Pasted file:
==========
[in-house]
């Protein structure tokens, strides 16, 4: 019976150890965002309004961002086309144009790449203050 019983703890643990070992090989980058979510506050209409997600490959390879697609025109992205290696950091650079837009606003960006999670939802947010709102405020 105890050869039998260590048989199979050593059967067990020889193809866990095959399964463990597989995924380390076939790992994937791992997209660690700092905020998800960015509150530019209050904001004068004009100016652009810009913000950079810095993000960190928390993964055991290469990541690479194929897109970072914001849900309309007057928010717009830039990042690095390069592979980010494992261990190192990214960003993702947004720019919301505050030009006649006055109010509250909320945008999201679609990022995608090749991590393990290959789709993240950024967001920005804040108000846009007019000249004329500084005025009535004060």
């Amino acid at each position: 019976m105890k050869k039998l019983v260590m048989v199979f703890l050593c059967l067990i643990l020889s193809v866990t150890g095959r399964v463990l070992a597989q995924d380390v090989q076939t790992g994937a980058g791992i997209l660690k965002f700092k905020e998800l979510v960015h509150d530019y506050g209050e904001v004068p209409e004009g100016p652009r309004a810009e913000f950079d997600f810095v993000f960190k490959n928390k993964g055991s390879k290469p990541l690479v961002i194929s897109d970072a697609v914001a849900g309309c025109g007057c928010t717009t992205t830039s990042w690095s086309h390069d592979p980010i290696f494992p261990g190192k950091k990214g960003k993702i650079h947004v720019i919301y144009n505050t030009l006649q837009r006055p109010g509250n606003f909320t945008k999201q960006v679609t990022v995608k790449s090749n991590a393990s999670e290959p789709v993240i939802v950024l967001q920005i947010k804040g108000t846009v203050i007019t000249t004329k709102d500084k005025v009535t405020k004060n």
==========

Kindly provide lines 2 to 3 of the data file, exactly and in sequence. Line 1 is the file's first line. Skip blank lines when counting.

């Protein structure tokens, strides 16, 4: 019976150890965002309004961002086309144009790449203050 019983703890643990070992090989980058979510506050209409997600490959390879697609025109992205290696950091650079837009606003960006999670939802947010709102405020 105890050869039998260590048989199979050593059967067990020889193809866990095959399964463990597989995924380390076939790992994937791992997209660690700092905020998800960015509150530019209050904001004068004009100016652009810009913000950079810095993000960190928390993964055991290469990541690479194929897109970072914001849900309309007057928010717009830039990042690095390069592979980010494992261990190192990214960003993702947004720019919301505050030009006649006055109010509250909320945008999201679609990022995608090749991590393990290959789709993240950024967001920005804040108000846009007019000249004329500084005025009535004060």
């Amino acid at each position: 019976m105890k050869k039998l019983v260590m048989v199979f703890l050593c059967l067990i643990l020889s193809v866990t150890g095959r399964v463990l070992a597989q995924d380390v090989q076939t790992g994937a980058g791992i997209l660690k965002f700092k905020e998800l979510v960015h509150d530019y506050g209050e904001v004068p209409e004009g100016p652009r309004a810009e913000f950079d997600f810095v993000f960190k490959n928390k993964g055991s390879k290469p990541l690479v961002i194929s897109d970072a697609v914001a849900g309309c025109g007057c928010t717009t992205t830039s990042w690095s086309h390069d592979p980010i290696f494992p261990g190192k950091k990214g960003k993702i650079h947004v720019i919301y144009n505050t030009l006649q837009r006055p109010g509250n606003f909320t945008k999201q960006v679609t990022v995608k790449s090749n991590a393990s999670e290959p789709v993240i939802v950024l967001q920005i947010k804040g108000t846009v203050i007019t000249t004329k709102d500084k005025v009535t405020k004060n």